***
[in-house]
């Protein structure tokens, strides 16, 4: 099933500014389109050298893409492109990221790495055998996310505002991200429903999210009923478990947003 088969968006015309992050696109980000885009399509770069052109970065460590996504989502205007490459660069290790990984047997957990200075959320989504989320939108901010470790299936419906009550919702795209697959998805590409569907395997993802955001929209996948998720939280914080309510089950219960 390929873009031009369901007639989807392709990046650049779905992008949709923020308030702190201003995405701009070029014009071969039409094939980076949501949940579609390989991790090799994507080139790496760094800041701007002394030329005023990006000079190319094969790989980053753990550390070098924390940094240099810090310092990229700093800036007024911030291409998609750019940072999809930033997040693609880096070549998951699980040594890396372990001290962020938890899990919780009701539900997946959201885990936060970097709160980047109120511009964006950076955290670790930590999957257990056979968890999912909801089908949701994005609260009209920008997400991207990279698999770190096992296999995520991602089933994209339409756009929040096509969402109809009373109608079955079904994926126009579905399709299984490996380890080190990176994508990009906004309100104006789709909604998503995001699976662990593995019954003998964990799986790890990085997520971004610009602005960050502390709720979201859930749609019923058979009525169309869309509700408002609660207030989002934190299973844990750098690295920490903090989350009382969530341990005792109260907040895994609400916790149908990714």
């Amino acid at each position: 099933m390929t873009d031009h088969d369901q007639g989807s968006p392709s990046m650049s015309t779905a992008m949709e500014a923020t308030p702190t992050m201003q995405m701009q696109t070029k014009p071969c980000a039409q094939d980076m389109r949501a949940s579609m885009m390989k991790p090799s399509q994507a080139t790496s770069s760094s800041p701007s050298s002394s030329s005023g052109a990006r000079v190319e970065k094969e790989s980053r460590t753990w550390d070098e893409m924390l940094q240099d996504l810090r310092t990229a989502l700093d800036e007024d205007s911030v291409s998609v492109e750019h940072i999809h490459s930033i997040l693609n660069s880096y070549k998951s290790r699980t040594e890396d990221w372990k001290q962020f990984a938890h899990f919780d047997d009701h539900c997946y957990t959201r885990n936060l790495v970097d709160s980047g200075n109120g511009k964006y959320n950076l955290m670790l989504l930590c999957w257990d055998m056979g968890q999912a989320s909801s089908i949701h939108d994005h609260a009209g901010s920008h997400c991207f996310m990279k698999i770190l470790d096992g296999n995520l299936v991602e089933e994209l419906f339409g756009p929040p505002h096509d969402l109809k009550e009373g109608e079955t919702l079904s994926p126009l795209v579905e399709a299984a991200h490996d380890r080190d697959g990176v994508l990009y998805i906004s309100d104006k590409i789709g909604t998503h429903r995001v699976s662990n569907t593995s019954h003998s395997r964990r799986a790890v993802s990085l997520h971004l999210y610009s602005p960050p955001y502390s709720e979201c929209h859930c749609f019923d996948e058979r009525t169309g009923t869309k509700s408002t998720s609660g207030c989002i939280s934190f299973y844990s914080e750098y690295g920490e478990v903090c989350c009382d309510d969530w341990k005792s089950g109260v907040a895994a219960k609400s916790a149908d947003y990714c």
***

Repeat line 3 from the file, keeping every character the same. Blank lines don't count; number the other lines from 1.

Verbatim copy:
């Amino acid at each position: 099933m390929t873009d031009h088969d369901q007639g989807s968006p392709s990046m650049s015309t779905a992008m949709e500014a923020t308030p702190t992050m201003q995405m701009q696109t070029k014009p071969c980000a039409q094939d980076m389109r949501a949940s579609m885009m390989k991790p090799s399509q994507a080139t790496s770069s760094s800041p701007s050298s002394s030329s005023g052109a990006r000079v190319e970065k094969e790989s980053r460590t753990w550390d070098e893409m924390l940094q240099d996504l810090r310092t990229a989502l700093d800036e007024d205007s911030v291409s998609v492109e750019h940072i999809h490459s930033i997040l693609n660069s880096y070549k998951s290790r699980t040594e890396d990221w372990k001290q962020f990984a938890h899990f919780d047997d009701h539900c997946y957990t959201r885990n936060l790495v970097d709160s980047g200075n109120g511009k964006y959320n950076l955290m670790l989504l930590c999957w257990d055998m056979g968890q999912a989320s909801s089908i949701h939108d994005h609260a009209g901010s920008h997400c991207f996310m990279k698999i770190l470790d096992g296999n995520l299936v991602e089933e994209l419906f339409g756009p929040p505002h096509d969402l109809k009550e009373g109608e079955t919702l079904s994926p126009l795209v579905e399709a299984a991200h490996d380890r080190d697959g990176v994508l990009y998805i906004s309100d104006k590409i789709g909604t998503h429903r995001v699976s662990n569907t593995s019954h003998s395997r964990r799986a790890v993802s990085l997520h971004l999210y610009s602005p960050p955001y502390s709720e979201c929209h859930c749609f019923d996948e058979r009525t169309g009923t869309k509700s408002t998720s609660g207030c989002i939280s934190f299973y844990s914080e750098y690295g920490e478990v903090c989350c009382d309510d969530w341990k005792s089950g109260v907040a895994a219960k609400s916790a149908d947003y990714c």